Descendants in push for Raoul Wallenberg details
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Descendants in push for Raoul Wallenberg details

Relatives of businessman who saved Jews from the Nazis call for information relating to the 32-year-old’s ultimate fate to be revealed

Raoul Wallenberg
Raoul Wallenberg

Descendants of a Swedish diplomat who saved thousands of Jews during the Holocaust have called on the country to ask Russia for answers as to his fate.

Raoul Wallenberg, a businessman who became a diplomat to save up to 30,000 Hungarian Jews by placing them in safe houses and giving them diplomatic status, disappeared towards the end of the war, as the Soviets entered Budapest.

His descendants have pushed for information relating to the 32-year-old’s ultimate fate, and now want Sweden to help ask the Kremlin to reveal what they know.

Wallenberg disappeared into the Soviet prison system in January 1945, after he was summoned to Soviet headquarters in Budapest to answer charges of espionage. He was never seen again.

“I want specific answers to specific questions,” Wallenberg’s niece, Marie von Dardel-Dupuy, told The Guardian last month, ahead of a visit to the Swedish capital.

Von Dardel-Dupuy, together with Wallenberg’s daughters Marie and Louise, and his niece Marie Dupuy, have tried various methods to understand what happened to their relative, including suing the Russian security services in 2017, an effort that was quickly rebuffed by the Russian courts.

Wallenberg, in Hungary as his country’s special envoy, issued more than 9,000 protective passports and sheltered up to 10,000 Jews in 32 buildings he rented and designated as Swedish territory, recruiting almost 350 people to help him.

In 1957, Soviet authorities said he had been jailed in the notorious Lubyanka prison, beside the KGB head office, and that he died of heart failure on 17 July 1947.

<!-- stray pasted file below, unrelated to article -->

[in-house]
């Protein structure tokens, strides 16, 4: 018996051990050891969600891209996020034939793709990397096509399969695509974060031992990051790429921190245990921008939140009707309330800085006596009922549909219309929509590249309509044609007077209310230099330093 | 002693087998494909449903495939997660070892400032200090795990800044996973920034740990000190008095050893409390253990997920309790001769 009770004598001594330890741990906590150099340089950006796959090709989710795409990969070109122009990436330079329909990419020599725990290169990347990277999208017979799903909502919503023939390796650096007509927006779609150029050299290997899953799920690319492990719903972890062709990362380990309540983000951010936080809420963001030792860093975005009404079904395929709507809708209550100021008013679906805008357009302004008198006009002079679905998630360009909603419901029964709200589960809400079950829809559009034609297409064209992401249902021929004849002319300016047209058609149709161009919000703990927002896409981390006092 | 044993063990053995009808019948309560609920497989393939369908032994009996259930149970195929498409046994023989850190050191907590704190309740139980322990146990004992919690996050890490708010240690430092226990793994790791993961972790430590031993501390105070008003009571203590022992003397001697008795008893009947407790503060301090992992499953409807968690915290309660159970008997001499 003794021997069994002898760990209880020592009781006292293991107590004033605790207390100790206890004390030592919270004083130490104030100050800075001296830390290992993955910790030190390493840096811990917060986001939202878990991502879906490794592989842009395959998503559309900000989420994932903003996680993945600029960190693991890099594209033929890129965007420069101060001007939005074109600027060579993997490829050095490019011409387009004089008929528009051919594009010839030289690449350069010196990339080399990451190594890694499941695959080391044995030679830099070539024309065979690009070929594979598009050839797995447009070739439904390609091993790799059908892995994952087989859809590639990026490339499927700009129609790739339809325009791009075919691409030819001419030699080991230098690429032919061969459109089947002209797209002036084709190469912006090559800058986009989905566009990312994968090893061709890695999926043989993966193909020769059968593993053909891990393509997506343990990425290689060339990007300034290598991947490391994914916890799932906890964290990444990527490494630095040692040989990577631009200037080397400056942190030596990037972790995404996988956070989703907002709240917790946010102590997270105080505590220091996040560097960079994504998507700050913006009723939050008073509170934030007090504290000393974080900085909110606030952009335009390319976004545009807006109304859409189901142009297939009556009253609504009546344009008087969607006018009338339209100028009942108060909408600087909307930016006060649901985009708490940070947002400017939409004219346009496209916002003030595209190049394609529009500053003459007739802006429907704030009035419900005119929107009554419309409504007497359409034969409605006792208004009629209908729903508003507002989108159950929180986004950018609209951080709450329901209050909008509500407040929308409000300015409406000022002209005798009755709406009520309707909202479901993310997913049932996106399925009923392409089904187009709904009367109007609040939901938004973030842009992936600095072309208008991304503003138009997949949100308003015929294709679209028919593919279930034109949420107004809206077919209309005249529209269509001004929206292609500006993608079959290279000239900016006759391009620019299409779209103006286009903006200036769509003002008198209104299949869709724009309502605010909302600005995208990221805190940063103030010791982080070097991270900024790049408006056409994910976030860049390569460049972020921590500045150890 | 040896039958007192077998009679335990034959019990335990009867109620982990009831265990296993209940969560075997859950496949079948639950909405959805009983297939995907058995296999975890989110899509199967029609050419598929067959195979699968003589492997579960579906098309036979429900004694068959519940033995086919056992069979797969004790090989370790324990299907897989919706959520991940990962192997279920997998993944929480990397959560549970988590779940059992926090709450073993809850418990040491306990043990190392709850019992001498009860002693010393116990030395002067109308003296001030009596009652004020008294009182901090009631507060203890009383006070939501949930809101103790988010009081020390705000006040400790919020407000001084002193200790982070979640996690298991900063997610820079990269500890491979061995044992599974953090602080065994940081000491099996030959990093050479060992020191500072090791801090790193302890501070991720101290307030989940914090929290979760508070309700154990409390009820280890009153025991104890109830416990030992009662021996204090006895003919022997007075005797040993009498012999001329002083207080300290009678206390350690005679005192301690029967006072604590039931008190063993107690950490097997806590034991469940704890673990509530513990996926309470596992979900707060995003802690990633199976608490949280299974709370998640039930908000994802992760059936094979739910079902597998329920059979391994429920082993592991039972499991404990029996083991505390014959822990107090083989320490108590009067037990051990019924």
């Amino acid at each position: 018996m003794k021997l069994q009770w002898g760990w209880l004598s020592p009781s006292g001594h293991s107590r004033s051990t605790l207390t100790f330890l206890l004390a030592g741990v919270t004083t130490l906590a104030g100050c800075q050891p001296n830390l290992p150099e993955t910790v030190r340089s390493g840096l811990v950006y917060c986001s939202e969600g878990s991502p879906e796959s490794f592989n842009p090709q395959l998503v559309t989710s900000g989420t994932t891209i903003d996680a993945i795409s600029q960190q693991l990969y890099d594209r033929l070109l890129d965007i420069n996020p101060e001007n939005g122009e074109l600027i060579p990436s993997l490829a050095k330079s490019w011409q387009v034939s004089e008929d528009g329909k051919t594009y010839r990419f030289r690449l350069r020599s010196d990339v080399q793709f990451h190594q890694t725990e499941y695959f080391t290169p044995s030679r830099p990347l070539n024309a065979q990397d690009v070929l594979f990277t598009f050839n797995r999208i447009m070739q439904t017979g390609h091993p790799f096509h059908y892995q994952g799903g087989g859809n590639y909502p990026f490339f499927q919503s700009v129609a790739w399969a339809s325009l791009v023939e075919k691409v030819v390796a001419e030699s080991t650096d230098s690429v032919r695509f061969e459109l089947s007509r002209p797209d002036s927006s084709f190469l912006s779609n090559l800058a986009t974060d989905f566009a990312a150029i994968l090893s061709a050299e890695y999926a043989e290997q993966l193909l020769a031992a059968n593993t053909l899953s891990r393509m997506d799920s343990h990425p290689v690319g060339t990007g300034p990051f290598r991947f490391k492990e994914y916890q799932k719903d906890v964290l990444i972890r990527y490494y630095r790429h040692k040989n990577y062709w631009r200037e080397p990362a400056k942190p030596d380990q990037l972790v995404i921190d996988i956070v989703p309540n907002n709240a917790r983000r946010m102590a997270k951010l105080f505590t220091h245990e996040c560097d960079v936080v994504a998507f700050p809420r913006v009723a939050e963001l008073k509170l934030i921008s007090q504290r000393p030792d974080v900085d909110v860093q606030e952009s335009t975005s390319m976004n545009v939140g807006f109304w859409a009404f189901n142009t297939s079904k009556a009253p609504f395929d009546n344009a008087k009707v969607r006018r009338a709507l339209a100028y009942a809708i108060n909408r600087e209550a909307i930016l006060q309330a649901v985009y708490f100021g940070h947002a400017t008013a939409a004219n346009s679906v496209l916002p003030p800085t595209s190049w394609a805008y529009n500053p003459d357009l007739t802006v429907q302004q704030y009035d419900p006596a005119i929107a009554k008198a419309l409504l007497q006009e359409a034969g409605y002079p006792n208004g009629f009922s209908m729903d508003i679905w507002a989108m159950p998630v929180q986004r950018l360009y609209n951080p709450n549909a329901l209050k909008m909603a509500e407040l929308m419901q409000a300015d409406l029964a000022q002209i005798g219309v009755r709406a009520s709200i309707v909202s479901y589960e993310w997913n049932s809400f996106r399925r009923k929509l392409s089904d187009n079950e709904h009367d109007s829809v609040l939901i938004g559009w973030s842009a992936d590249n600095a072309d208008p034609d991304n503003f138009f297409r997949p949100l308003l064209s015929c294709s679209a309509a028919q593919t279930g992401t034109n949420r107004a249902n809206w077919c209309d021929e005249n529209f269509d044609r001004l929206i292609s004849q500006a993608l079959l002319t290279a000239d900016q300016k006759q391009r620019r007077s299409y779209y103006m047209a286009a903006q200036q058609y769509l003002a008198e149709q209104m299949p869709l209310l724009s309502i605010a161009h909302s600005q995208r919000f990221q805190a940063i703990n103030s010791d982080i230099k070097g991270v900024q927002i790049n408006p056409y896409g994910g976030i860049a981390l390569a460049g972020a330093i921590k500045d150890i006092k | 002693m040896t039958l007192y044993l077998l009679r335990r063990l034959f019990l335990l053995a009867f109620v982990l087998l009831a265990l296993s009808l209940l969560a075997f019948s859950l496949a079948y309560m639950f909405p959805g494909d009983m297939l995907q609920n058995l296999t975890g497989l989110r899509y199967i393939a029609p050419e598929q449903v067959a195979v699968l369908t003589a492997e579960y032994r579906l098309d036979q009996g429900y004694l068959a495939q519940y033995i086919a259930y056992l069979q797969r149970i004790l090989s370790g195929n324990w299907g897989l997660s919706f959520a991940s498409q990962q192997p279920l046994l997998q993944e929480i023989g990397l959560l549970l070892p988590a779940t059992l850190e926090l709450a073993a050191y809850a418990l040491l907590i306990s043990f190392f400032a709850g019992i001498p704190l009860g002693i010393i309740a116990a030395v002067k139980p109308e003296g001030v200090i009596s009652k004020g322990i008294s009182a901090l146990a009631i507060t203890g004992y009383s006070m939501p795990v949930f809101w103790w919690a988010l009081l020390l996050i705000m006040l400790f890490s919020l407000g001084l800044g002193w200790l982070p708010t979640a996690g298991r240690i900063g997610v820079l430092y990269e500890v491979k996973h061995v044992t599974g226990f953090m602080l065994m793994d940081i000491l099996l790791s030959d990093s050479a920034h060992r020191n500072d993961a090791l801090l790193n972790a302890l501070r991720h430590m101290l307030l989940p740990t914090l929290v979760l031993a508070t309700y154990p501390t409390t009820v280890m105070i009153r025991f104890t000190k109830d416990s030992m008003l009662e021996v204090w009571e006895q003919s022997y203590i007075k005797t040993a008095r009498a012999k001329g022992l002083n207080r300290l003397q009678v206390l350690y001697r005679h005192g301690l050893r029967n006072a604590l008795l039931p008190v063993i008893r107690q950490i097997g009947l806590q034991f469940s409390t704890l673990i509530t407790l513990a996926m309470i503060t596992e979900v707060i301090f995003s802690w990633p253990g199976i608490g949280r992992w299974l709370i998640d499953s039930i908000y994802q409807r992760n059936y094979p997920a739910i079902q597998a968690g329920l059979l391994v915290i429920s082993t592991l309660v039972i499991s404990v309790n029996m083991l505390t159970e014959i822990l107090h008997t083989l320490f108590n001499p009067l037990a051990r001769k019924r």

In 2000, a Russian investigative commission said Wallenberg had been shot and killed by KGB officers for political reasons in 1947, but gave no further details.

He was officially declared dead in October last year.

In June 2016, the diaries of the first KGB chief Ivan Serov were released. In them he said the order to kill Wallenberg came from the top – from Soviet leader Joseph Stalin and Foreign Minister Vyacheslav Molotov.

“He was a great man who wasn’t afraid to do the impossible. He deserves for us to know what happened to him,” von Dardel-Dupuy said. “His story is unfinished – the mystery must be resolved. There are still so many closed doors, and we must have help in opening them.”

Historian Susanne Berger said: “We know for sure that the Russian side has important information it hasn’t released, but Sweden does not push hard enough to obtain that material.”

Israel’s national Holocaust memorial and museum designated the man dubbed ‘Sweden’s Schindler’ as ‘Righteous Among the Nations’, the highest honour awarded to non-Jews who risked their lives to save Jews during the Holocaust.

If Sweden is unable to persuade Russia to release the information, the family will need to wait until 2022, when the 1947 documents may be made available under the country’s 75-year declassification rule.

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